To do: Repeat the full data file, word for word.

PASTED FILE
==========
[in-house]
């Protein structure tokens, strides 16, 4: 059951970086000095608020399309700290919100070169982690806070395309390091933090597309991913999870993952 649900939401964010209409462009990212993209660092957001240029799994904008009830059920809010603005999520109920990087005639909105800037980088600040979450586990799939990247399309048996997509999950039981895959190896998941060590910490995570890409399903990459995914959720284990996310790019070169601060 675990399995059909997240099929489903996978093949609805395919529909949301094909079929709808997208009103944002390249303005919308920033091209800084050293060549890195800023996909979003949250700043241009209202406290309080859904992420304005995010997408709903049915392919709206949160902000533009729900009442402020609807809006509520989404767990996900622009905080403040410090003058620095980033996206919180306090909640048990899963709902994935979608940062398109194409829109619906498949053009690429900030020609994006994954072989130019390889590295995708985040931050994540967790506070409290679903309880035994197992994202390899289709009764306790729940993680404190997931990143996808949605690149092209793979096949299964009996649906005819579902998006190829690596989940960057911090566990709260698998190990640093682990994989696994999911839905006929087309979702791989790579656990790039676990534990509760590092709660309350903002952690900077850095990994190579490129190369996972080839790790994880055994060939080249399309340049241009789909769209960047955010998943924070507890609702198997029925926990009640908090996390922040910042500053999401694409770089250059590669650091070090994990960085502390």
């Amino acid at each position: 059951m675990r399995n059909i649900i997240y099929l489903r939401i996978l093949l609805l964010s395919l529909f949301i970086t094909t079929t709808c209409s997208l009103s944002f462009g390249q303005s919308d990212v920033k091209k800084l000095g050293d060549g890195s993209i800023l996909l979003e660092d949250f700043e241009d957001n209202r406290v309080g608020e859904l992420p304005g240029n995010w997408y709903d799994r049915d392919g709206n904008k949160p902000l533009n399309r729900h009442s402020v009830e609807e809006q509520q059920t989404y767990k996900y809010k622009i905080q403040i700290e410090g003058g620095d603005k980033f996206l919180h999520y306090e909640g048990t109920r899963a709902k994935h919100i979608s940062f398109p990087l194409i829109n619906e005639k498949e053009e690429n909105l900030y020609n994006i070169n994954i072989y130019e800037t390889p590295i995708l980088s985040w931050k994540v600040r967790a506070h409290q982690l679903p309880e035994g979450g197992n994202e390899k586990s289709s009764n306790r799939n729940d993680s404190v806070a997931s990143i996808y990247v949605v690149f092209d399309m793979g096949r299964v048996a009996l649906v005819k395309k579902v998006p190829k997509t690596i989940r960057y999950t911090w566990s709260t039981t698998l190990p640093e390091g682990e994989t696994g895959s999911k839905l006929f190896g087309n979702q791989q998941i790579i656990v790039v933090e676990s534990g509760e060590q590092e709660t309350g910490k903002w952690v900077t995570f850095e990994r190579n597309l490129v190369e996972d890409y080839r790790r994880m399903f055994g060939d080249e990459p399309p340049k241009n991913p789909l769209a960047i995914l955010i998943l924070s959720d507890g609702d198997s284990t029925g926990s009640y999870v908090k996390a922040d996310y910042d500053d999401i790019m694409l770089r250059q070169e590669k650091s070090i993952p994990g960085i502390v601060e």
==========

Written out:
[in-house]
């Protein structure tokens, strides 16, 4: 059951970086000095608020399309700290919100070169982690806070395309390091933090597309991913999870993952 649900939401964010209409462009990212993209660092957001240029799994904008009830059920809010603005999520109920990087005639909105800037980088600040979450586990799939990247399309048996997509999950039981895959190896998941060590910490995570890409399903990459995914959720284990996310790019070169601060 675990399995059909997240099929489903996978093949609805395919529909949301094909079929709808997208009103944002390249303005919308920033091209800084050293060549890195800023996909979003949250700043241009209202406290309080859904992420304005995010997408709903049915392919709206949160902000533009729900009442402020609807809006509520989404767990996900622009905080403040410090003058620095980033996206919180306090909640048990899963709902994935979608940062398109194409829109619906498949053009690429900030020609994006994954072989130019390889590295995708985040931050994540967790506070409290679903309880035994197992994202390899289709009764306790729940993680404190997931990143996808949605690149092209793979096949299964009996649906005819579902998006190829690596989940960057911090566990709260698998190990640093682990994989696994999911839905006929087309979702791989790579656990790039676990534990509760590092709660309350903002952690900077850095990994190579490129190369996972080839790790994880055994060939080249399309340049241009789909769209960047955010998943924070507890609702198997029925926990009640908090996390922040910042500053999401694409770089250059590669650091070090994990960085502390």
């Amino acid at each position: 059951m675990r399995n059909i649900i997240y099929l489903r939401i996978l093949l609805l964010s395919l529909f949301i970086t094909t079929t709808c209409s997208l009103s944002f462009g390249q303005s919308d990212v920033k091209k800084l000095g050293d060549g890195s993209i800023l996909l979003e660092d949250f700043e241009d957001n209202r406290v309080g608020e859904l992420p304005g240029n995010w997408y709903d799994r049915d392919g709206n904008k949160p902000l533009n399309r729900h009442s402020v009830e609807e809006q509520q059920t989404y767990k996900y809010k622009i905080q403040i700290e410090g003058g620095d603005k980033f996206l919180h999520y306090e909640g048990t109920r899963a709902k994935h919100i979608s940062f398109p990087l194409i829109n619906e005639k498949e053009e690429n909105l900030y020609n994006i070169n994954i072989y130019e800037t390889p590295i995708l980088s985040w931050k994540v600040r967790a506070h409290q982690l679903p309880e035994g979450g197992n994202e390899k586990s289709s009764n306790r799939n729940d993680s404190v806070a997931s990143i996808y990247v949605v690149f092209d399309m793979g096949r299964v048996a009996l649906v005819k395309k579902v998006p190829k997509t690596i989940r960057y999950t911090w566990s709260t039981t698998l190990p640093e390091g682990e994989t696994g895959s999911k839905l006929f190896g087309n979702q791989q998941i790579i656990v790039v933090e676990s534990g509760e060590q590092e709660t309350g910490k903002w952690v900077t995570f850095e990994r190579n597309l490129v190369e996972d890409y080839r790790r994880m399903f055994g060939d080249e990459p399309p340049k241009n991913p789909l769209a960047i995914l955010i998943l924070s959720d507890g609702d198997s284990t029925g926990s009640y999870v908090k996390a922040d996310y910042d500053d999401i790019m694409l770089r250059q070169e590669k650091s070090i993952p994990g960085i502390v601060e």